As economic engines rev up, tighter power supply looms | Inquirer Business

As economic engines rev up, tighter power supply looms

/ 05:24 AM January 29, 2024

Emmanuel Rubio


The threat of a prolonged dry spell has long been hounding the Philippine power sector, with the state weather bureau projecting as early as June last year that the El Niño weather phenomenon would persist until the second quarter of this year.

For one, the overall availability of hydroelectric power plants across the country is expected to dip by nearly 80 percent to 725.5 megawatts (MW) from 3,472 MW due to the anticipated lower water inflows.


Power generators and distributors, however, are placing their bets on solar power this year to offset a potential supply shortage.


Aboitiz Power Corp., for example, is set to commercially operate 684 MW of renewable energy projects within the year alone.

Solar power plants will take a big chunk of the total upcoming capacity at 461 MW, while 206 MW will come from its Northern Samar wind farm. Its geothermal power plant in Tiwi, Albay province will supply the remaining 17 MW.

“One of our priorities is to maintain the availability and efficiency of our power plants [at all-time high], as well as to deliver fresh capacities, to help ensure the Philippines’ energy system is secure and is able to reliably support aggregate demand, as we did in 2023,” Emmanuel Rubio, president and CEO of AboitizPower, says in an email to the Inquirer.

Energy Secretary Raphael Lotilla himself previously played down the lower availability of hydroelectric power plants, pinning his hopes on around 1,000 MW of solar power plants set to begin commercial operations within this year.

These, he says, can help meet power demand in a country still mostly reliant on fossil fuels for electricity.

Rising demand

Industry players have estimated that demand would grow by 6.6 percent from last year’s 17,000 MW.


“For its part, AboitizPower will aim to sustain the availability and optimal efficiency of its diverse portfolio of power plants, while adding more capacities to this portfolio,” Rubio says.

On the distribution side, tycoon Manuel Pangilinan-led Manila Electric Co. (Meralco), the country’s largest private power distributor, expressed the same optimism amid supply uncertainty.

Ferdinand Geluz, senior vice president and chief revenue officer of Meralco, has projected the company’s sales to grow by 4.5 percent this year due to a possible improvement in the industrial sector.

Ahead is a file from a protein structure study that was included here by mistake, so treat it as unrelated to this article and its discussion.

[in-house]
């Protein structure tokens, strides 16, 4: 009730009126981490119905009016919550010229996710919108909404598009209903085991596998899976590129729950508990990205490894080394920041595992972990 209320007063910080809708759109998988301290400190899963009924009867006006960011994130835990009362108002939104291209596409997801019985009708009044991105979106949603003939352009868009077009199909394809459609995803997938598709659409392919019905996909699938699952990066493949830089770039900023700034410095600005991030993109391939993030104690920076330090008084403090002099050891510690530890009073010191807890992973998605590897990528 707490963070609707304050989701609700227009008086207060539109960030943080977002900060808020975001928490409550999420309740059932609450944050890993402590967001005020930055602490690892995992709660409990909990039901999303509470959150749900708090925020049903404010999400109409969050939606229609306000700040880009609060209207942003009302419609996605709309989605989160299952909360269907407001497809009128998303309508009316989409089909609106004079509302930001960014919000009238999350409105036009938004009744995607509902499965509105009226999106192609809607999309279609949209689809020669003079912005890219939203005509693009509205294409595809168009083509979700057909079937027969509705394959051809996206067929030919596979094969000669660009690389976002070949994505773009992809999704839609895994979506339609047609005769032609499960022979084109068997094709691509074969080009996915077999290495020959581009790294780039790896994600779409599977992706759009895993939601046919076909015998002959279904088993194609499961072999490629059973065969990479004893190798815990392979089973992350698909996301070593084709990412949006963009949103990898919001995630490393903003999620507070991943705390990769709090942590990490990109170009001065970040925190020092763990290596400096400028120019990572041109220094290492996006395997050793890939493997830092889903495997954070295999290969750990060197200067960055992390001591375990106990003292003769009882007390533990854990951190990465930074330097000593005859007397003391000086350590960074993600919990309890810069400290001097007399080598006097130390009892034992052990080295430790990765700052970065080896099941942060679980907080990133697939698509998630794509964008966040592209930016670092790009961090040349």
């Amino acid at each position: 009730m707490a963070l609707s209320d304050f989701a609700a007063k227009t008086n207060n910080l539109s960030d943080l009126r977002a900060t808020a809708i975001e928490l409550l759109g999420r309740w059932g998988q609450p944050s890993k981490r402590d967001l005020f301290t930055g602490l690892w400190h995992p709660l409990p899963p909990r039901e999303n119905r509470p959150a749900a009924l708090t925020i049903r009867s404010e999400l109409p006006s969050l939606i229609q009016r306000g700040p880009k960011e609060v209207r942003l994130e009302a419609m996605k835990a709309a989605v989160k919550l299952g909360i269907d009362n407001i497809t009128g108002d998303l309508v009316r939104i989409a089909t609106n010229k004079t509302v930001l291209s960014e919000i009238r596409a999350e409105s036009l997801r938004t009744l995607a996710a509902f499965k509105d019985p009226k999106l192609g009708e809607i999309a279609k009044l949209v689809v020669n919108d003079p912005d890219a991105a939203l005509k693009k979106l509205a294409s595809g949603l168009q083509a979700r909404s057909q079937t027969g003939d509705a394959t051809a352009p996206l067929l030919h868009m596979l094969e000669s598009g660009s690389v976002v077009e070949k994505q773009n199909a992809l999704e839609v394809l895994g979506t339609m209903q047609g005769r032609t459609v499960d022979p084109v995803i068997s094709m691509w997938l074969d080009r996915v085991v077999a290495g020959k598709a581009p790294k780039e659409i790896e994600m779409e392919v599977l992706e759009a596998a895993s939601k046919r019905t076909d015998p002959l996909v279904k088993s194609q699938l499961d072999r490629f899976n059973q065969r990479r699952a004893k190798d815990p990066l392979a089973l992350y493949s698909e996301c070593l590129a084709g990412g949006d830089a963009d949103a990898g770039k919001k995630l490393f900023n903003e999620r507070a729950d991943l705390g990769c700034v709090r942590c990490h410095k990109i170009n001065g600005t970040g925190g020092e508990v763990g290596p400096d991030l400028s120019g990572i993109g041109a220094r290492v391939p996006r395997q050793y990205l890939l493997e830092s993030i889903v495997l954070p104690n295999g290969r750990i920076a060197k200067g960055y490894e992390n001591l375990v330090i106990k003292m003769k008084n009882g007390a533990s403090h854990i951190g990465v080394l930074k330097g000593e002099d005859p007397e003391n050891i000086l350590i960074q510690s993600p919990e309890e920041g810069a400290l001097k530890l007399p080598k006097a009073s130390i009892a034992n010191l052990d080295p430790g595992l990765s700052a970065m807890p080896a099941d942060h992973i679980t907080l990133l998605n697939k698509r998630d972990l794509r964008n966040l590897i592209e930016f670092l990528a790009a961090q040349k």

“We expect a rebound in the industrial [sector], but of course with El Niño, we expect a slight spike in residential [sales],” Geluz says.

Commercial sales, on the other hand, may grow by 5 or 6 percent, he adds.

Meralco has yet to release its 2023 sales results, but Geluz notes that they expect an overall sales growth of at least 4.4 percent.

In 2022, Meralco’s energy sales volume improved by 6 percent to 48,916 gigawatt-hours as “businesses and public confidence recovered from the pandemic.”

The company posted a 21-percent increase in net income that year to end with P28.4 billion in earnings.

Meanwhile, end-user consumption management remained Meralco’s top solution to a possible supply shortage even as demand is still expected to climb.

Boosting supply

Although expecting “some tightness in supply,” both AboitizPower and Meralco clarify that they could not speculate on electricity rates this year. The Philippines has long been identified as one of the countries with the most expensive power rates in Southeast Asia.

On the part of Meralco, Joe Zaldarriaga, vice president and head of corporate communications, explains that they will continue to implement the company’s Power Supply Procurement Plan, which includes the bidding for its 1,800-MW supply requirement.

Meralco also recently launched separate competitive selection processes for 1,200-MW baseload requirement for 15 years, and for 660 MW of interim power supply beginning this year.

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“These biddings are geared toward securing additional power supply at the least possible cost to augment our capacity and ensure the continuous delivery of reliable and stable electricity service to our customers,” Zaldarriaga says.

TAGS: economic outlook, power supply

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